Follow the comments of other readers of Wayne’s Journal. They may provide information about the men with which Wayne served. Enter your comments. Your comments and remembrances are very important. You may not recognize it as such, but this is your history. The War touched your life and that of your family and friends. It continues to touch our lives even today.

* Wayne flew with the 69th, 70th, 75th, and 100th Bombardment Squadrons while serving with the 42nd Bombardment Group. For a summary of the 42nd Bombardment Group, see J. Rickard’s 42nd Bombardment Group, (http://www.historyofwar.org/air/units/USAAF/42nd_Bombardment_Group.html : accessed 17 March 2014).

47 Responses to Wayne

  1. Mary Skinner says:

    So glad you are sharing my Uncle Wayne’s journal. This is so fascinating to read. I am the daughter of James and Arline (Gibbons) Castles. My mother was Louise’s sister. Thank you!

    Liked by 2 people

    • a gray says:

      Be sure to read the “Notes & Commentary” sections when they are present, and also be sure to follow the links that are there. The “Notes & Commentary” sections provide a context to that which about Wayne is writing. Also, Wayne writes in one entry that your father, James Castles, is in the infantry in North Africa. If you have information about your father and where he was when Wayne speaks of him, feel free to enter it in the Comments section of that day’s posting. Wayne’s Journal is about more than just Wayne. It is about those that he knew and their lives during the time of the Journal.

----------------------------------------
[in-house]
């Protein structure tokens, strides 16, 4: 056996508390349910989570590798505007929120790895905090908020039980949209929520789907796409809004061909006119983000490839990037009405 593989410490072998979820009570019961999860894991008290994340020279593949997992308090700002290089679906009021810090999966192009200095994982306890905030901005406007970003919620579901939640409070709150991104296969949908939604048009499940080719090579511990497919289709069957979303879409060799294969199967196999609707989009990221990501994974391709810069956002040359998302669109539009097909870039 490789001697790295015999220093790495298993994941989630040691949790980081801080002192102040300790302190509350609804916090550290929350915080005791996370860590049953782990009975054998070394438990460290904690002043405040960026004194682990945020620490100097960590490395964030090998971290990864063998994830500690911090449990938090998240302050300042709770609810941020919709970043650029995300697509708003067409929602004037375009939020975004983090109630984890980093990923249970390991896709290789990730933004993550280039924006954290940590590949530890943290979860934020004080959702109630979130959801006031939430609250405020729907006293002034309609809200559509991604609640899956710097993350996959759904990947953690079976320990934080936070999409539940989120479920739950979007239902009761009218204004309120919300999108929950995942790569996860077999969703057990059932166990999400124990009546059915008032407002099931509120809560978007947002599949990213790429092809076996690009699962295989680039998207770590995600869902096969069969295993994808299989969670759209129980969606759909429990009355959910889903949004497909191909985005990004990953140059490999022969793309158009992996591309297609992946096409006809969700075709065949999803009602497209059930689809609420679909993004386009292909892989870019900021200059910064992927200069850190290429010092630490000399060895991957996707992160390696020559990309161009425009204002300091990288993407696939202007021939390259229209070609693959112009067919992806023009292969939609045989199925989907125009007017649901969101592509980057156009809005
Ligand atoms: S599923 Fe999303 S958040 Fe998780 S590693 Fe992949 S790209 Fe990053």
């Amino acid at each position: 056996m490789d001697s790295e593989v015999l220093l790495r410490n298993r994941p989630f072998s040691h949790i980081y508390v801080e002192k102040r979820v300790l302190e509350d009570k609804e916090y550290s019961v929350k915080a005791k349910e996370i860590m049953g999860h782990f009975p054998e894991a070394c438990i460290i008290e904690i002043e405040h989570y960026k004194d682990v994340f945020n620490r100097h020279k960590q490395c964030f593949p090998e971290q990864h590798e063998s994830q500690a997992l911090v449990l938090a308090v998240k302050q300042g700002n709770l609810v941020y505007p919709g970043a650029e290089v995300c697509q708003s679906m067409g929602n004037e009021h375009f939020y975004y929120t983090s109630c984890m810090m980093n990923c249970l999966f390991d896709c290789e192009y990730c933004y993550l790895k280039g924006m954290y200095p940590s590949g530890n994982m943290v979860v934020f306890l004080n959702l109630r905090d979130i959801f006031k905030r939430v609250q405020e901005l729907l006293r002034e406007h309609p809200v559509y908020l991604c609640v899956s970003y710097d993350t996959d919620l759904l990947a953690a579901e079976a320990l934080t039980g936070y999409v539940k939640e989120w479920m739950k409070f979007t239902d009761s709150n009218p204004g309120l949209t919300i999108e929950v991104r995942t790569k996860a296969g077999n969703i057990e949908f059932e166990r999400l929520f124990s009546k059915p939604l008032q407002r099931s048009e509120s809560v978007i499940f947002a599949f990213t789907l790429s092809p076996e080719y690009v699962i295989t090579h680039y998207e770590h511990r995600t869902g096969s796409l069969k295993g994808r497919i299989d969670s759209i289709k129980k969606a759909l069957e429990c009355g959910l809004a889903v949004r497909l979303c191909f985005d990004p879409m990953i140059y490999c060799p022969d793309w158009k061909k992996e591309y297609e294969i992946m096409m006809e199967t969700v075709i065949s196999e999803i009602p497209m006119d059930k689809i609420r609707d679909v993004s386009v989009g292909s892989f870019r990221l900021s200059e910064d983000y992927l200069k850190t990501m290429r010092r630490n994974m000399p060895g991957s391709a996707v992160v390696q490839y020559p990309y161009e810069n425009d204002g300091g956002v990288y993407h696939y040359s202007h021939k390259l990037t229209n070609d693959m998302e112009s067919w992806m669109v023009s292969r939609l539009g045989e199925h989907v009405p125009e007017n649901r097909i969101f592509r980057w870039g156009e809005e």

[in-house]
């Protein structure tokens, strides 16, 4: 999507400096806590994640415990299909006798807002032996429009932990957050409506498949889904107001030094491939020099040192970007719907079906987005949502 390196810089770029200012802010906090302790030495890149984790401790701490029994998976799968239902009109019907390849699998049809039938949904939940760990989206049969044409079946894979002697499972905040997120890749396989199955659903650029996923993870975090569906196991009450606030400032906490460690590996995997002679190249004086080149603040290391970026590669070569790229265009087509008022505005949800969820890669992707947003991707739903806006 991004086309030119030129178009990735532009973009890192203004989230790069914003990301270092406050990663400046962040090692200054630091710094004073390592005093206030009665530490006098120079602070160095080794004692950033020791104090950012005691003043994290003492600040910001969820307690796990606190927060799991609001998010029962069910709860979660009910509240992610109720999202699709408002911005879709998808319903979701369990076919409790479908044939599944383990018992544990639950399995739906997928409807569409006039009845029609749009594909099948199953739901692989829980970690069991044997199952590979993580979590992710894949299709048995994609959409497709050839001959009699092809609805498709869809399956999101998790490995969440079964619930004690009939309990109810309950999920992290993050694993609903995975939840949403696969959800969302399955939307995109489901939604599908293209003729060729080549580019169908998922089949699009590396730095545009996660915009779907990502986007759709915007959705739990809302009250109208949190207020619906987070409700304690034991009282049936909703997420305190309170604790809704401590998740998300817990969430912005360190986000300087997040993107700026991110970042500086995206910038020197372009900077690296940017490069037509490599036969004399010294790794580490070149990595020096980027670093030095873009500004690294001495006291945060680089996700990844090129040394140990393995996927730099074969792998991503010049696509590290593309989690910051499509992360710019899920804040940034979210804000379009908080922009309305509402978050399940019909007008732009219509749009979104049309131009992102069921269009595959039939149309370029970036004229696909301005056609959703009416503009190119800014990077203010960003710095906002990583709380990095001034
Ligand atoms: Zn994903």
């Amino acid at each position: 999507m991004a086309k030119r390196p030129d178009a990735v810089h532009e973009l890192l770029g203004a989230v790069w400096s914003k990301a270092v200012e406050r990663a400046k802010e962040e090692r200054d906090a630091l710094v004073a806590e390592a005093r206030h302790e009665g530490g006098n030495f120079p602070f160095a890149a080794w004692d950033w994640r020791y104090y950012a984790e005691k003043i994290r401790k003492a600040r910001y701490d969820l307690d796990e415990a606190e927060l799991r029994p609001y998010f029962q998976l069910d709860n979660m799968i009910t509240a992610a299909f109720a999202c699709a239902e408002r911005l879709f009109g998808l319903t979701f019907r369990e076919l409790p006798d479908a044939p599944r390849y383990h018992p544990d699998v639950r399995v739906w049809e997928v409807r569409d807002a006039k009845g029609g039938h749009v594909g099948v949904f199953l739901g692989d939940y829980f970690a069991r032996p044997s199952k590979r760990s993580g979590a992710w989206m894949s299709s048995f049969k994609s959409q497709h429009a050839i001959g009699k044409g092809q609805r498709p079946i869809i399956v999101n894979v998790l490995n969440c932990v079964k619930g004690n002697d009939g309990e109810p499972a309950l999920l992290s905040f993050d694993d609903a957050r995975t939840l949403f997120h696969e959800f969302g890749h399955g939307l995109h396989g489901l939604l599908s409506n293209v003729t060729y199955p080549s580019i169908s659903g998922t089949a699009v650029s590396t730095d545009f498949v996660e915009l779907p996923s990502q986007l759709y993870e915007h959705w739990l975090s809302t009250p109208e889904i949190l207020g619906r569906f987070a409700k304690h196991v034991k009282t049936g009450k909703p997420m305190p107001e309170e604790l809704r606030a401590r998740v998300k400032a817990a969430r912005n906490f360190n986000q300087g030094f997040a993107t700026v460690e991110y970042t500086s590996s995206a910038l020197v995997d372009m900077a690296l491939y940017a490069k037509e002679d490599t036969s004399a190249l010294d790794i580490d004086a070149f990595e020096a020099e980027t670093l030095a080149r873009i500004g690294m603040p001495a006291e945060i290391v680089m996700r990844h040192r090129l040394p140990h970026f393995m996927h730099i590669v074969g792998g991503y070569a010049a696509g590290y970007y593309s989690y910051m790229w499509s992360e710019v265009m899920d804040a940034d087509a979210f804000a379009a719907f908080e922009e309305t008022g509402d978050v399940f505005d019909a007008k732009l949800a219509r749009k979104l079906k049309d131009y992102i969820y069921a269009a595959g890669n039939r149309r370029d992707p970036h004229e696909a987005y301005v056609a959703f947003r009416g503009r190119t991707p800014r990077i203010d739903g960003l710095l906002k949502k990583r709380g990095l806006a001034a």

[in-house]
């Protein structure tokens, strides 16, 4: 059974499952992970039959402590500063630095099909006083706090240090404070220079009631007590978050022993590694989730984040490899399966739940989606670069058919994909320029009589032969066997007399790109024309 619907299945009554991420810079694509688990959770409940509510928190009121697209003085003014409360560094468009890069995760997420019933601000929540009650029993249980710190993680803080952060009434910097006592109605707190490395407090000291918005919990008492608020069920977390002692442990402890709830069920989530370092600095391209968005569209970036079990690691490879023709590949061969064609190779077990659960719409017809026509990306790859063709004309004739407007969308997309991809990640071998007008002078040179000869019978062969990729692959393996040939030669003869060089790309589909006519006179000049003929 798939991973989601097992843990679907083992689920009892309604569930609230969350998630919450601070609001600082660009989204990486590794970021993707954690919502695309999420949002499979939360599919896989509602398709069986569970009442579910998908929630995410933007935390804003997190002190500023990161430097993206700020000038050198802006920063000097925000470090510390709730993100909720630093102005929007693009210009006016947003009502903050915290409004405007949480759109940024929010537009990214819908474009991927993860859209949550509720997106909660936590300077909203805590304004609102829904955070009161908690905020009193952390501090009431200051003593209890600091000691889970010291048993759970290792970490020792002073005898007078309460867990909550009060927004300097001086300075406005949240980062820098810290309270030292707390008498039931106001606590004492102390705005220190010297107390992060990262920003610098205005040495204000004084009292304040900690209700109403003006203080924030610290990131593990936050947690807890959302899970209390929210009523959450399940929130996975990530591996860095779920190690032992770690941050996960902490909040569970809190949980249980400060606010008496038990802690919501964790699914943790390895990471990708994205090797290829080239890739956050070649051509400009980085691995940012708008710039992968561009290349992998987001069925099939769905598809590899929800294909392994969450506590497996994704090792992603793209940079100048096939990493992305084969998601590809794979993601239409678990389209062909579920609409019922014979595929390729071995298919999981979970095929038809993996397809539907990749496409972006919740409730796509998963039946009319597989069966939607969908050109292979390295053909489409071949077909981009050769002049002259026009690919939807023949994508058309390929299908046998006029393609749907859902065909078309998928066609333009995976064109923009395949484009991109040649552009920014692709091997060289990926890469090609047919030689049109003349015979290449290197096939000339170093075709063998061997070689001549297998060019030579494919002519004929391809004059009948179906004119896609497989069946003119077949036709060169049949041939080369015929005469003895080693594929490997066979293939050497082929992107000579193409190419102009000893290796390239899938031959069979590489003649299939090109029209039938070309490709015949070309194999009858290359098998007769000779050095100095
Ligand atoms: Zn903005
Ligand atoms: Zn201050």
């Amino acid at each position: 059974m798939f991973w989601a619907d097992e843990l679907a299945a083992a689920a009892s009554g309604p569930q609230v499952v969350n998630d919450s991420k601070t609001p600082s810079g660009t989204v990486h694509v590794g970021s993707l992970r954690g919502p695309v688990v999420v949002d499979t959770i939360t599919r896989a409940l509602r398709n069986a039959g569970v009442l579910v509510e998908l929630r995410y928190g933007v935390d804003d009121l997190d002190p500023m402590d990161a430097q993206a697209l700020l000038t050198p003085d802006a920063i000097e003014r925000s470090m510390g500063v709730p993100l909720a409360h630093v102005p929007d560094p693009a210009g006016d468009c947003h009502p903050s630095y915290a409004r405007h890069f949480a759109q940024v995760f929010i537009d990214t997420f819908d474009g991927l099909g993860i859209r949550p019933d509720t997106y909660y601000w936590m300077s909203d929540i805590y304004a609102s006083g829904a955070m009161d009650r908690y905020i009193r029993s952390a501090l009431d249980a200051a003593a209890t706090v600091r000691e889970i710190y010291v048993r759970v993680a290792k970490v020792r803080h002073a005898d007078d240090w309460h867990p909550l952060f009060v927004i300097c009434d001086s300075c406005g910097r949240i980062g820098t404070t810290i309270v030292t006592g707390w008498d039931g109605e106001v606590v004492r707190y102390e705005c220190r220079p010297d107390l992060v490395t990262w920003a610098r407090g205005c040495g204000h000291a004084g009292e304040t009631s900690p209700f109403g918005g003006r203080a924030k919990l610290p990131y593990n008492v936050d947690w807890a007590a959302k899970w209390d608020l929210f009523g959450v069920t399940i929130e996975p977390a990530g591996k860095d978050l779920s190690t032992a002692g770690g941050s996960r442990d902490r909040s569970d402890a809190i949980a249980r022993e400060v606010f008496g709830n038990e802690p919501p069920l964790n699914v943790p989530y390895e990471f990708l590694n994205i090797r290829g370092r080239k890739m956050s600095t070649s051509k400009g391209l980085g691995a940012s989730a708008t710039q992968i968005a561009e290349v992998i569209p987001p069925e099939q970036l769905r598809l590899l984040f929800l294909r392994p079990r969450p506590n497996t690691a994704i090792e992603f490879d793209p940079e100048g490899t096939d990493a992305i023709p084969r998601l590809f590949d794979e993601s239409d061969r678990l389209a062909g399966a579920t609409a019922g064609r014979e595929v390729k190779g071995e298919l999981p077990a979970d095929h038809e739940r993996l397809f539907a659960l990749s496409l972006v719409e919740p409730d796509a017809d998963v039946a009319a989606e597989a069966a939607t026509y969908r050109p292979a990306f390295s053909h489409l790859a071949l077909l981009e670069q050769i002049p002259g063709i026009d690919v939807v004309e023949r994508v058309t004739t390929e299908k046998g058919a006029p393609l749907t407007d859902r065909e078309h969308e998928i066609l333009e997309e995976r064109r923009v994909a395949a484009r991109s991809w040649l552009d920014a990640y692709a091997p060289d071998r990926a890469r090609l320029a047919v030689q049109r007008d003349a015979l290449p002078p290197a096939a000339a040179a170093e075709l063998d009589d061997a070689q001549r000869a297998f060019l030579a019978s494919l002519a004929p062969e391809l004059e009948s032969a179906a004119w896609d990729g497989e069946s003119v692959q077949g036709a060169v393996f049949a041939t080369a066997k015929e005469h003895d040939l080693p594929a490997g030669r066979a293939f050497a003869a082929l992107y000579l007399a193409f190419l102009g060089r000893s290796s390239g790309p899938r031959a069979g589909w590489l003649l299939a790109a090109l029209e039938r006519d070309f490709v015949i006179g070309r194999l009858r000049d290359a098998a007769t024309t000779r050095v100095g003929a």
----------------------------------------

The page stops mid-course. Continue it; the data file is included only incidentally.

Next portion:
Liked by 2 people

  2. gpcox says:

    It’s a pleasure to meet you. My father and your uncle sort of by-passed each other, but the Pacific is certainly interesting to learn about. I see you have done quite a bit of reading on my site and I hope to do the same on yours.

    Liked by 3 people

    • a gray says:

      Wayne’s early entries in his journal were made when he was new to the South Pacific. Not yet assigned to a combat squadron, he spends several hours each day in classes. He is living in a tent which is lit by candles at night. The average temperature is 85 degrees and it rains at least once everyday. He doesn’t know what the future holds and grasps rumors as they come along. He has little to do, and he spends a great deal of time writing in his journal. He flies his first combat mission on April 8.

      Liked by 1 person

  3. Pierre Lagacé says:

    Keeping this a liitle secret from little old moi GP…

    As a footnote my third cousin Joe gave me a genuine 5th Airforce patch a veteran gave him as well as other patches… something that looks like this.

    http://www.medalsofamerica.com/Item–i-P126